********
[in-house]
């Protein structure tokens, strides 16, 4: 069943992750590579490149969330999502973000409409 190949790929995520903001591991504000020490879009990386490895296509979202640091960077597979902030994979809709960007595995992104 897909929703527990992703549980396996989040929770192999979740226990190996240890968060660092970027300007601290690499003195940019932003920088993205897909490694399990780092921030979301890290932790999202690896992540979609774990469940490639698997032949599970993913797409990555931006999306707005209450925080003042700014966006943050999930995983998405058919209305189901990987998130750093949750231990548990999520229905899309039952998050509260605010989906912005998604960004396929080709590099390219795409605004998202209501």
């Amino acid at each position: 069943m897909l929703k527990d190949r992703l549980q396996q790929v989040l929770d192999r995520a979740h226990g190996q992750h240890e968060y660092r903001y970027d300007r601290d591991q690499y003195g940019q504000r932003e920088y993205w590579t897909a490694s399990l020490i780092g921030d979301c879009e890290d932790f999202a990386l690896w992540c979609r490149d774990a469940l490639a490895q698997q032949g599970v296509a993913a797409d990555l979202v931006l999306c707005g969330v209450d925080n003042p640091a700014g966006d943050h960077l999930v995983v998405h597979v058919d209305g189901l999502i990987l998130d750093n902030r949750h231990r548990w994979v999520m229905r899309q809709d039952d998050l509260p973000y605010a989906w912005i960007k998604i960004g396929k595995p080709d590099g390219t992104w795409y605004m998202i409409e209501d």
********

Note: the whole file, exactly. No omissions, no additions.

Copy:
[in-house]
């Protein structure tokens, strides 16, 4: 069943992750590579490149969330999502973000409409 190949790929995520903001591991504000020490879009990386490895296509979202640091960077597979902030994979809709960007595995992104 897909929703527990992703549980396996989040929770192999979740226990190996240890968060660092970027300007601290690499003195940019932003920088993205897909490694399990780092921030979301890290932790999202690896992540979609774990469940490639698997032949599970993913797409990555931006999306707005209450925080003042700014966006943050999930995983998405058919209305189901990987998130750093949750231990548990999520229905899309039952998050509260605010989906912005998604960004396929080709590099390219795409605004998202209501």
């Amino acid at each position: 069943m897909l929703k527990d190949r992703l549980q396996q790929v989040l929770d192999r995520a979740h226990g190996q992750h240890e968060y660092r903001y970027d300007r601290d591991q690499y003195g940019q504000r932003e920088y993205w590579t897909a490694s399990l020490i780092g921030d979301c879009e890290d932790f999202a990386l690896w992540c979609r490149d774990a469940l490639a490895q698997q032949g599970v296509a993913a797409d990555l979202v931006l999306c707005g969330v209450d925080n003042p640091a700014g966006d943050h960077l999930v995983v998405h597979v058919d209305g189901l999502i990987l998130d750093n902030r949750h231990r548990w994979v999520m229905r899309q809709d039952d998050l509260p973000y605010a989906w912005i960007k998604i960004g396929k595995p080709d590099g390219t992104w795409y605004m998202i409409e209501d």